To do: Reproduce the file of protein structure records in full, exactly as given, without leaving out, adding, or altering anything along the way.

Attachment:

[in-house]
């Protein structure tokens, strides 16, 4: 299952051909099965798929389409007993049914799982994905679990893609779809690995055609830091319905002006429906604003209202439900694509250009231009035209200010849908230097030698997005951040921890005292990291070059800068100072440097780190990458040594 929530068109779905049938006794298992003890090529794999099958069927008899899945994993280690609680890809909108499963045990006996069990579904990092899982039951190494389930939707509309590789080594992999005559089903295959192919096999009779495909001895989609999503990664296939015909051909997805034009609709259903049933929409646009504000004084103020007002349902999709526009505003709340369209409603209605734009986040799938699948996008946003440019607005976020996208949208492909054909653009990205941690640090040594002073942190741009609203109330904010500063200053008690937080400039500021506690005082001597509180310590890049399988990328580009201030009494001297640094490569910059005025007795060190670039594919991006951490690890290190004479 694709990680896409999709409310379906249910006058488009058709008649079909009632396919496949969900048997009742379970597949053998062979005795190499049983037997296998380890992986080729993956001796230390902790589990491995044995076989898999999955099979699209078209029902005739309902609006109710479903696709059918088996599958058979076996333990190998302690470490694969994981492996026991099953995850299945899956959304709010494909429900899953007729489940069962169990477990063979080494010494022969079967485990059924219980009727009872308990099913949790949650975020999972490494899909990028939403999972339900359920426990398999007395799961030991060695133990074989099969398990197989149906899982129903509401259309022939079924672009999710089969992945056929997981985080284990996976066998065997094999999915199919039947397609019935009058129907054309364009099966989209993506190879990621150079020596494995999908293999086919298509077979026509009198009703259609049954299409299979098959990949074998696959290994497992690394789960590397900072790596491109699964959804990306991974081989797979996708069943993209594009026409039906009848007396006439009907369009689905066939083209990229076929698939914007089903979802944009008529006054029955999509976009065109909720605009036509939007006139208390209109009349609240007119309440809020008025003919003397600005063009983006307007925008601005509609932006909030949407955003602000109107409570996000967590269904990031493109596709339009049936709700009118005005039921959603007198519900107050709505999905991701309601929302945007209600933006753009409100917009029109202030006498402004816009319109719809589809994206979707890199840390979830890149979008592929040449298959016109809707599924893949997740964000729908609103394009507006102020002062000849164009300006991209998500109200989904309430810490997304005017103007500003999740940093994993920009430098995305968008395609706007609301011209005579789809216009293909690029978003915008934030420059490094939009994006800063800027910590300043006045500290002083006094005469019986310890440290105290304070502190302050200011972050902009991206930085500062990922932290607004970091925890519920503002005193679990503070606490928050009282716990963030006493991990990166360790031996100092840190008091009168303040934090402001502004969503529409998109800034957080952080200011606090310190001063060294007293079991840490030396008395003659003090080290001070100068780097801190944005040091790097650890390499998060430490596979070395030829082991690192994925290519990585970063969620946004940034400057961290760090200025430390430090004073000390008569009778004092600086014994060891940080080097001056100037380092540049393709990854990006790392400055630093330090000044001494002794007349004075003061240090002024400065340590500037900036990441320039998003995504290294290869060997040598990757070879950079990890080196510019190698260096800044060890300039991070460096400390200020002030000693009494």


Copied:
[in-house]
């Protein structure tokens, strides 16, 4: 299952051909099965798929389409007993049914799982994905679990893609779809690995055609830091319905002006429906604003209202439900694509250009231009035209200010849908230097030698997005951040921890005292990291070059800068100072440097780190990458040594 929530068109779905049938006794298992003890090529794999099958069927008899899945994993280690609680890809909108499963045990006996069990579904990092899982039951190494389930939707509309590789080594992999005559089903295959192919096999009779495909001895989609999503990664296939015909051909997805034009609709259903049933929409646009504000004084103020007002349902999709526009505003709340369209409603209605734009986040799938699948996008946003440019607005976020996208949208492909054909653009990205941690640090040594002073942190741009609203109330904010500063200053008690937080400039500021506690005082001597509180310590890049399988990328580009201030009494001297640094490569910059005025007795060190670039594919991006951490690890290190004479 694709990680896409999709409310379906249910006058488009058709008649079909009632396919496949969900048997009742379970597949053998062979005795190499049983037997296998380890992986080729993956001796230390902790589990491995044995076989898999999955099979699209078209029902005739309902609006109710479903696709059918088996599958058979076996333990190998302690470490694969994981492996026991099953995850299945899956959304709010494909429900899953007729489940069962169990477990063979080494010494022969079967485990059924219980009727009872308990099913949790949650975020999972490494899909990028939403999972339900359920426990398999007395799961030991060695133990074989099969398990197989149906899982129903509401259309022939079924672009999710089969992945056929997981985080284990996976066998065997094999999915199919039947397609019935009058129907054309364009099966989209993506190879990621150079020596494995999908293999086919298509077979026509009198009703259609049954299409299979098959990949074998696959290994497992690394789960590397900072790596491109699964959804990306991974081989797979996708069943993209594009026409039906009848007396006439009907369009689905066939083209990229076929698939914007089903979802944009008529006054029955999509976009065109909720605009036509939007006139208390209109009349609240007119309440809020008025003919003397600005063009983006307007925008601005509609932006909030949407955003602000109107409570996000967590269904990031493109596709339009049936709700009118005005039921959603007198519900107050709505999905991701309601929302945007209600933006753009409100917009029109202030006498402004816009319109719809589809994206979707890199840390979830890149979008592929040449298959016109809707599924893949997740964000729908609103394009507006102020002062000849164009300006991209998500109200989904309430810490997304005017103007500003999740940093994993920009430098995305968008395609706007609301011209005579789809216009293909690029978003915008934030420059490094939009994006800063800027910590300043006045500290002083006094005469019986310890440290105290304070502190302050200011972050902009991206930085500062990922932290607004970091925890519920503002005193679990503070606490928050009282716990963030006493991990990166360790031996100092840190008091009168303040934090402001502004969503529409998109800034957080952080200011606090310190001063060294007293079991840490030396008395003659003090080290001070100068780097801190944005040091790097650890390499998060430490596979070395030829082991690192994925290519990585970063969620946004940034400057961290760090200025430390430090004073000390008569009778004092600086014994060891940080080097001056100037380092540049393709990854990006790392400055630093330090000044001494002794007349004075003061240090002024400065340590500037900036990441320039998003995504290294290869060997040598990757070879950079990890080196510019190698260096800044060890300039991070460096400390200020002030000693009494």